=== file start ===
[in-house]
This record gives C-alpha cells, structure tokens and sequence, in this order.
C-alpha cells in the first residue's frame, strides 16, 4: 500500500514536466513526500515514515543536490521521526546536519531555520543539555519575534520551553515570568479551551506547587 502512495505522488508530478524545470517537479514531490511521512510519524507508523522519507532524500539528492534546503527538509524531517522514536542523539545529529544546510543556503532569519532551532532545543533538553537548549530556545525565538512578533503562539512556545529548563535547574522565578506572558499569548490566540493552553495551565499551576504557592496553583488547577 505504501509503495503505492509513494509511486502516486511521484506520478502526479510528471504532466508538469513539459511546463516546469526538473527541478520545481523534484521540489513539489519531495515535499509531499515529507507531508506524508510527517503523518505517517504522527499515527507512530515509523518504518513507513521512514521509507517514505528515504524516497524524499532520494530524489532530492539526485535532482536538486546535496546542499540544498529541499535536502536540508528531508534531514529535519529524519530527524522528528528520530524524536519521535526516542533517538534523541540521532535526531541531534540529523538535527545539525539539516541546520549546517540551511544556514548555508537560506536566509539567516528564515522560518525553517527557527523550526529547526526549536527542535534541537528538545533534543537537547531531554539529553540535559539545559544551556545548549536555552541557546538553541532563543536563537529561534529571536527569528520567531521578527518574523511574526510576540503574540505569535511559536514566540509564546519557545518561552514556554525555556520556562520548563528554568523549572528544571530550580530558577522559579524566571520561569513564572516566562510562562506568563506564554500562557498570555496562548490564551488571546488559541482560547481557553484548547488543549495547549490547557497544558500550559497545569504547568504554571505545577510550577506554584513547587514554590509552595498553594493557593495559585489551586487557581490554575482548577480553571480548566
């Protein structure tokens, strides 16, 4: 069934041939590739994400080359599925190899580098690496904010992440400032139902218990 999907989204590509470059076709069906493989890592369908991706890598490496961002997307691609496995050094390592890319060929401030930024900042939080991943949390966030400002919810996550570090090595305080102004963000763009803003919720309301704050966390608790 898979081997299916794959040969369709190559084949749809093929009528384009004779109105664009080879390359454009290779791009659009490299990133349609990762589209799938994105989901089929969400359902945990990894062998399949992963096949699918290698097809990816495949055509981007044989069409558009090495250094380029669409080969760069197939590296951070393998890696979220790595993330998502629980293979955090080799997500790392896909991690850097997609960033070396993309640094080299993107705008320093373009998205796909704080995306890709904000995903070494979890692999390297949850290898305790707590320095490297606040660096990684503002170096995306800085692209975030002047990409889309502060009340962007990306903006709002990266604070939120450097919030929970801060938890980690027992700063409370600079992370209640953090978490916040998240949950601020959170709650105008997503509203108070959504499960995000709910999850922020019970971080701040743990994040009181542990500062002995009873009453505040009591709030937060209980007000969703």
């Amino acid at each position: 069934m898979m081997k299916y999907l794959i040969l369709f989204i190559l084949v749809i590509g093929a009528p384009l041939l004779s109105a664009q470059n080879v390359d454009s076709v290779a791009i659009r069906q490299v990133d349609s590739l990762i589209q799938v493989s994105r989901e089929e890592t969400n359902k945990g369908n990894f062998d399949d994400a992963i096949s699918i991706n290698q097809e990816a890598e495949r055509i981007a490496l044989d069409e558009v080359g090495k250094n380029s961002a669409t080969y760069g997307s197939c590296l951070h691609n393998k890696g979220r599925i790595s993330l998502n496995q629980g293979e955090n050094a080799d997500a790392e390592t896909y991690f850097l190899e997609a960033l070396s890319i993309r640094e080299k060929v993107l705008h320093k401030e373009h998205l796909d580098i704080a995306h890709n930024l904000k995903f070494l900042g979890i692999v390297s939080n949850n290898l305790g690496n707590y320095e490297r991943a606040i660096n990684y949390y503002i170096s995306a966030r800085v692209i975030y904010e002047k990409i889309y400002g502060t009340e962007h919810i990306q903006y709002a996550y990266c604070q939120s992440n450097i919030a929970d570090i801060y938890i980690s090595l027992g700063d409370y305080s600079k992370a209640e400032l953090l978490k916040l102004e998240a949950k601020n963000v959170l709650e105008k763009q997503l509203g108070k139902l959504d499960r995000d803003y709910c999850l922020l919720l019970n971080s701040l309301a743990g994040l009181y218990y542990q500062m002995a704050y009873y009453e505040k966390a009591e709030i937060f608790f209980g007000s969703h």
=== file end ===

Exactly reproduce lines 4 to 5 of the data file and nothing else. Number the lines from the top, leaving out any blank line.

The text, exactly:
């Protein structure tokens, strides 16, 4: 069934041939590739994400080359599925190899580098690496904010992440400032139902218990 999907989204590509470059076709069906493989890592369908991706890598490496961002997307691609496995050094390592890319060929401030930024900042939080991943949390966030400002919810996550570090090595305080102004963000763009803003919720309301704050966390608790 898979081997299916794959040969369709190559084949749809093929009528384009004779109105664009080879390359454009290779791009659009490299990133349609990762589209799938994105989901089929969400359902945990990894062998399949992963096949699918290698097809990816495949055509981007044989069409558009090495250094380029669409080969760069197939590296951070393998890696979220790595993330998502629980293979955090080799997500790392896909991690850097997609960033070396993309640094080299993107705008320093373009998205796909704080995306890709904000995903070494979890692999390297949850290898305790707590320095490297606040660096990684503002170096995306800085692209975030002047990409889309502060009340962007990306903006709002990266604070939120450097919030929970801060938890980690027992700063409370600079992370209640953090978490916040998240949950601020959170709650105008997503509203108070959504499960995000709910999850922020019970971080701040743990994040009181542990500062002995009873009453505040009591709030937060209980007000969703």
């Amino acid at each position: 069934m898979m081997k299916y999907l794959i040969l369709f989204i190559l084949v749809i590509g093929a009528p384009l041939l004779s109105a664009q470059n080879v390359d454009s076709v290779a791009i659009r069906q490299v990133d349609s590739l990762i589209q799938v493989s994105r989901e089929e890592t969400n359902k945990g369908n990894f062998d399949d994400a992963i096949s699918i991706n290698q097809e990816a890598e495949r055509i981007a490496l044989d069409e558009v080359g090495k250094n380029s961002a669409t080969y760069g997307s197939c590296l951070h691609n393998k890696g979220r599925i790595s993330l998502n496995q629980g293979e955090n050094a080799d997500a790392e390592t896909y991690f850097l190899e997609a960033l070396s890319i993309r640094e080299k060929v993107l705008h320093k401030e373009h998205l796909d580098i704080a995306h890709n930024l904000k995903f070494l900042g979890i692999v390297s939080n949850n290898l305790g690496n707590y320095e490297r991943a606040i660096n990684y949390y503002i170096s995306a966030r800085v692209i975030y904010e002047k990409i889309y400002g502060t009340e962007h919810i990306q903006y709002a996550y990266c604070q939120s992440n450097i919030a929970d570090i801060y938890i980690s090595l027992g700063d409370y305080s600079k992370a209640e400032l953090l978490k916040l102004e998240a949950k601020n963000v959170l709650e105008k763009q997503l509203g108070k139902l959504d499960r995000d803003y709910c999850l922020l919720l019970n971080s701040l309301a743990g994040l009181y218990y542990q500062m002995a704050y009873y009453e505040k966390a009591e709030i937060f608790f209980g007000s969703h």